Home News Director general appointed to lead all-new Independent Office for Police Conduct

Director general appointed to lead all-new Independent Office for Police Conduct

by Brian Sims
Michael Lockwood

Michael Lockwood

Harrow Council’s CEO Michael Lockwood has been confirmed as the first director general of the new Independent Office for Police Conduct (IOPC). Major reforms to the Independent Police Complaints Commission (IPCC) – including its renaming as the IOPC – were announced by Prime Minister Theresa May during her time as Home Secretary. The IPCC oversees the police complaints system in England and Wales and sets the standards by which the police service should handle any complaints. Changes to the IPCC include a new governance model designed to improve efficiency.

The IOPC will have new powers, helping it to become more effective and decisive in addressing public concerns, allowing the organisation to initiate its own investigations without having to rely on a given police force to record and refer a particular case for investigation and also to determine appeals and recommend remedies.

Lockwood’s crown appointment means that he’ll serve as the single executive head of the organisation when the IPCC officially becomes the IOPC in January next year, in turn replacing the current commission. Ultimately, Lockwood will bear responsibility for all decisions made in the IOPC’s investigations and appeals, including the investigation of the most serious and sensitive allegations involving the police service.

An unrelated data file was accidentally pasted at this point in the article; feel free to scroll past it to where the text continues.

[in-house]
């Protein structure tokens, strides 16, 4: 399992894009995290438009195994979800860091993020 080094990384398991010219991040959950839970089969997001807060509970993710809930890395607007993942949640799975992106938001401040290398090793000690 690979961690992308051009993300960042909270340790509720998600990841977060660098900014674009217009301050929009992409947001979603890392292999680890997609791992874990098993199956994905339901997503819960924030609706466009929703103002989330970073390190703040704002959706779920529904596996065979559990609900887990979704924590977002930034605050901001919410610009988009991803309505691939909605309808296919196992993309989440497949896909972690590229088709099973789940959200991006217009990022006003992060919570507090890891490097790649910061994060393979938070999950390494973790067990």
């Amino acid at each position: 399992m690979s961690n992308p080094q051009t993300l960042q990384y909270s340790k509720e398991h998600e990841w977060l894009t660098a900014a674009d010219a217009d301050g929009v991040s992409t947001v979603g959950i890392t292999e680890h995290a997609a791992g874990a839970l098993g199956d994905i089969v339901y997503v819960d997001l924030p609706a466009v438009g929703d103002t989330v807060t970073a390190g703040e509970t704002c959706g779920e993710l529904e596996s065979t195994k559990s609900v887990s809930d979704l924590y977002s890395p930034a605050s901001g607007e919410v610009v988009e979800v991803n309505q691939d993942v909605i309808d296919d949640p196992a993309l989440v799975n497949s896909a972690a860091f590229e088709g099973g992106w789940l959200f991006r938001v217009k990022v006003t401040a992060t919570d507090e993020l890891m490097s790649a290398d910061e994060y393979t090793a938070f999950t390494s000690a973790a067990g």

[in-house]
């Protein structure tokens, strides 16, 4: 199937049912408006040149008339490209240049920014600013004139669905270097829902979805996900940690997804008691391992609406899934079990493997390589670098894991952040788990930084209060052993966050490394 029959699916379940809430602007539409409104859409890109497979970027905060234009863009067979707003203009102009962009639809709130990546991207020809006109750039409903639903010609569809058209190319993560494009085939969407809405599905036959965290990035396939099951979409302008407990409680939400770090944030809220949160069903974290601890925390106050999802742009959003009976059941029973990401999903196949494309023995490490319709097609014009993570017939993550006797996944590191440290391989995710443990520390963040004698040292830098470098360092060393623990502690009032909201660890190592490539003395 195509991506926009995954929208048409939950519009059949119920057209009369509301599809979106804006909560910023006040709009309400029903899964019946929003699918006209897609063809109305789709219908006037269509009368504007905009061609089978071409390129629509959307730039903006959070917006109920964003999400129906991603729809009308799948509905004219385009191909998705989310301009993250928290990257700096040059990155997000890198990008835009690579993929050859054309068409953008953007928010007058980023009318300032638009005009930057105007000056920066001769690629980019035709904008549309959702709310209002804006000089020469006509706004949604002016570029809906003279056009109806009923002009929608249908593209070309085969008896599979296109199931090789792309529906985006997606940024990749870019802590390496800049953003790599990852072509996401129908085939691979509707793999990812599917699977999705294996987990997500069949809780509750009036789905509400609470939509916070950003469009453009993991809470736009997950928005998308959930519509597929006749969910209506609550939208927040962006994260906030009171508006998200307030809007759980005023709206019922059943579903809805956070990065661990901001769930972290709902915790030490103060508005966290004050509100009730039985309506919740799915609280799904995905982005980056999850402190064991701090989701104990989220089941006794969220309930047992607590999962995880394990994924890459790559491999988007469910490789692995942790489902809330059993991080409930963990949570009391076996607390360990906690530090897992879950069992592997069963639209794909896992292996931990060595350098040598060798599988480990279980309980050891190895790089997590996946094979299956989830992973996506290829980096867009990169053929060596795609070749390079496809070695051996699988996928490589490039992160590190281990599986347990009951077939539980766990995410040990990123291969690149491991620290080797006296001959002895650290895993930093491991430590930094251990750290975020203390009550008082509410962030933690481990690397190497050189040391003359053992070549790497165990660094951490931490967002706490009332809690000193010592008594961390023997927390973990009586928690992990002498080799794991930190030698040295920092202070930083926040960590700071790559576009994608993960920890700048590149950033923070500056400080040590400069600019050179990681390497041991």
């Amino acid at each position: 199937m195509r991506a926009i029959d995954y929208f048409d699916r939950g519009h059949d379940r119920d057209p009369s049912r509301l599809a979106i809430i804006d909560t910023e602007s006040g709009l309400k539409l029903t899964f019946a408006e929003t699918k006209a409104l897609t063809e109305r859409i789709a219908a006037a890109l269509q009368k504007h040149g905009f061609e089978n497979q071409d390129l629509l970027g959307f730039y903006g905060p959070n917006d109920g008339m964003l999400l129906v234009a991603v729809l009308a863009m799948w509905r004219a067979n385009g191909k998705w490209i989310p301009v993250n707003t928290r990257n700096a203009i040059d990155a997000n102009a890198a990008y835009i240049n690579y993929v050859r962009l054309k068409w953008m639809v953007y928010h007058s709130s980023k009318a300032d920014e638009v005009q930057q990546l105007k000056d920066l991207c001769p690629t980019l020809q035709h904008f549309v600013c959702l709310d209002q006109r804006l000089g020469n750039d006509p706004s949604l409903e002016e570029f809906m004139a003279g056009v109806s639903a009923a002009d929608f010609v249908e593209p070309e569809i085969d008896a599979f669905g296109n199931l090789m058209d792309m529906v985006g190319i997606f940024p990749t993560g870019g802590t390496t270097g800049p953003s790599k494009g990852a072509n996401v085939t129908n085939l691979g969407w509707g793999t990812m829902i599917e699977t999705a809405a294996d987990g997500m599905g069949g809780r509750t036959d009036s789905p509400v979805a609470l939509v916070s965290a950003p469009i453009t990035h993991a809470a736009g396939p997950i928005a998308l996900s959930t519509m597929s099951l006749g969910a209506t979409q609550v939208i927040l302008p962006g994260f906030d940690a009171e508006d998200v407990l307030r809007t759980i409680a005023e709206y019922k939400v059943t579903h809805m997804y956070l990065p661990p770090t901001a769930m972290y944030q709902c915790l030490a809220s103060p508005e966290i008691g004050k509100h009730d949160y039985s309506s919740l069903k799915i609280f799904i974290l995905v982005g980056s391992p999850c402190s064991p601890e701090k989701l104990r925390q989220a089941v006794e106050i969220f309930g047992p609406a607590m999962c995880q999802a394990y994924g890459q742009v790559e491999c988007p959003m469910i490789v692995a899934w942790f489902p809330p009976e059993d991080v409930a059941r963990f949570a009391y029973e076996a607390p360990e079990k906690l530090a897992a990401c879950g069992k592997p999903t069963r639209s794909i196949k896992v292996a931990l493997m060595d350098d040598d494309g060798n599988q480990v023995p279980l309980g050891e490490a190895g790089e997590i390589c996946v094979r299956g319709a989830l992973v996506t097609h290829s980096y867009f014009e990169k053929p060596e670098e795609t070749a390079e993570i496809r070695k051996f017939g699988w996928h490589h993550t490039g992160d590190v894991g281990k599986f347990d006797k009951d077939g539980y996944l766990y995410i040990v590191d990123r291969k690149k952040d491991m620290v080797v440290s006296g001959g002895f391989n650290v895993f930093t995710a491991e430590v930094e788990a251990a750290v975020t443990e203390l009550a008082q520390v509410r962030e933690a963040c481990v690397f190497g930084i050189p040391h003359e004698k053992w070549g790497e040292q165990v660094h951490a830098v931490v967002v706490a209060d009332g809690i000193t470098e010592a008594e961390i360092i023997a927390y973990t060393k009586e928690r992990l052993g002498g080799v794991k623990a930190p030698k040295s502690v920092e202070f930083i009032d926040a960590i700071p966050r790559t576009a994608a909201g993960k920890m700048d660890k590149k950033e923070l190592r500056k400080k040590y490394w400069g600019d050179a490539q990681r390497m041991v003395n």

Nick Hurd, Minister for Policing and the Fire Service, stated: “I’m delighted to announce Michael Lockwood as the first director general of the IOPC. His appointment is a key milestone in the reform of the IPCC, and will ensure clear accountability and oversight for the running of the organisation. We’re absolutely determined to make the police complaints and discipline systems simpler and more transparent for the benefit of the public, and the new, more efficient and effective IOPC will be a vital part of that.”

A Board appointed by the Home Secretary Amber Rudd – and that includes a majority of non-executive directors – will provide independent support and challenge to the director general as well as oversight of the overall running of the organisation.

Lockwood has a background in both the public and private sectors and has been Harrow Council’s CEO since 2015.

“It’s an honour to be appointed as the first director general for the IOPC,” said Lockwood. “This is an important time for the organisation as the IPCC transitions to the IOPC. I very much look forward to working with the dedicated staff there as we reshape the organisation to ensure the police disciplinary and complaints system is as effective and as clear as possible.”

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